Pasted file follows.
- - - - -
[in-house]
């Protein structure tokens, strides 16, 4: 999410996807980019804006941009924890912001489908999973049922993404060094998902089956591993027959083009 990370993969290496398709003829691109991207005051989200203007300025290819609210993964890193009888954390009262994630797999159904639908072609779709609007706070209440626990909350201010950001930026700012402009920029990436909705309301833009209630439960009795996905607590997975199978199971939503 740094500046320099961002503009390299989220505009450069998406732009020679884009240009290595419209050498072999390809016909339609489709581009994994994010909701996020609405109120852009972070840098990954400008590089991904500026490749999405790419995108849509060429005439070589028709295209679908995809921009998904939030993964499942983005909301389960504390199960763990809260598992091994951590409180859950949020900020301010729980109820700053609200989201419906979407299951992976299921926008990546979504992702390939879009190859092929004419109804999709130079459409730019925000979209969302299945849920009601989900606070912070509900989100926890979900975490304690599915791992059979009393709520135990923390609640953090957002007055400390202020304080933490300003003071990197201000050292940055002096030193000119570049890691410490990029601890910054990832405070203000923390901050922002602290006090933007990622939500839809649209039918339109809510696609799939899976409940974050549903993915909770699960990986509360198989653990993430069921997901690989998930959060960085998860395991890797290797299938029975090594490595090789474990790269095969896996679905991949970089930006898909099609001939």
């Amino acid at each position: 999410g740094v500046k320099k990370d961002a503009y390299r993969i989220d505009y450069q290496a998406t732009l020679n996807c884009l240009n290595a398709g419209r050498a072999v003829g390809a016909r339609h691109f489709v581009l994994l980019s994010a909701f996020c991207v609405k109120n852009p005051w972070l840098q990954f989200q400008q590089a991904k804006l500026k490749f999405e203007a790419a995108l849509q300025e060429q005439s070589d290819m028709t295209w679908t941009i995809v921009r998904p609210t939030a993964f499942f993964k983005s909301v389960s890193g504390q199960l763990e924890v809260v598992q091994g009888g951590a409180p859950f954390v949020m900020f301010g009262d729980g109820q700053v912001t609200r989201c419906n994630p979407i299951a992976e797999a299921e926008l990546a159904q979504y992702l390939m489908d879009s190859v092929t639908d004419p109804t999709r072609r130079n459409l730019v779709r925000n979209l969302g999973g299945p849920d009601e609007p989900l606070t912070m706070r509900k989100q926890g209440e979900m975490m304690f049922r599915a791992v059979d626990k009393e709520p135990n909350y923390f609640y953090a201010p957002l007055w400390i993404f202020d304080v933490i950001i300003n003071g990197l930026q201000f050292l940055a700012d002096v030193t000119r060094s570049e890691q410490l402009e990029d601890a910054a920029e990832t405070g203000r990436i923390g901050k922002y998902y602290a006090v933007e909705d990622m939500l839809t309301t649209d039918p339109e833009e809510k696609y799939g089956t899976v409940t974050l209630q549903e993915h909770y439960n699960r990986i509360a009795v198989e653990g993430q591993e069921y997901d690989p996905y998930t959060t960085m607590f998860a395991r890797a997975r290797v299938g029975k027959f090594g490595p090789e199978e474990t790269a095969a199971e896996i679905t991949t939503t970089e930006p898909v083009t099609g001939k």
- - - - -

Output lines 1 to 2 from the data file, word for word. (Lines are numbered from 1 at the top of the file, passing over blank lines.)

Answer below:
[in-house]
């Protein structure tokens, strides 16, 4: 999410996807980019804006941009924890912001489908999973049922993404060094998902089956591993027959083009 990370993969290496398709003829691109991207005051989200203007300025290819609210993964890193009888954390009262994630797999159904639908072609779709609007706070209440626990909350201010950001930026700012402009920029990436909705309301833009209630439960009795996905607590997975199978199971939503 740094500046320099961002503009390299989220505009450069998406732009020679884009240009290595419209050498072999390809016909339609489709581009994994994010909701996020609405109120852009972070840098990954400008590089991904500026490749999405790419995108849509060429005439070589028709295209679908995809921009998904939030993964499942983005909301389960504390199960763990809260598992091994951590409180859950949020900020301010729980109820700053609200989201419906979407299951992976299921926008990546979504992702390939879009190859092929004419109804999709130079459409730019925000979209969302299945849920009601989900606070912070509900989100926890979900975490304690599915791992059979009393709520135990923390609640953090957002007055400390202020304080933490300003003071990197201000050292940055002096030193000119570049890691410490990029601890910054990832405070203000923390901050922002602290006090933007990622939500839809649209039918339109809510696609799939899976409940974050549903993915909770699960990986509360198989653990993430069921997901690989998930959060960085998860395991890797290797299938029975090594490595090789474990790269095969896996679905991949970089930006898909099609001939």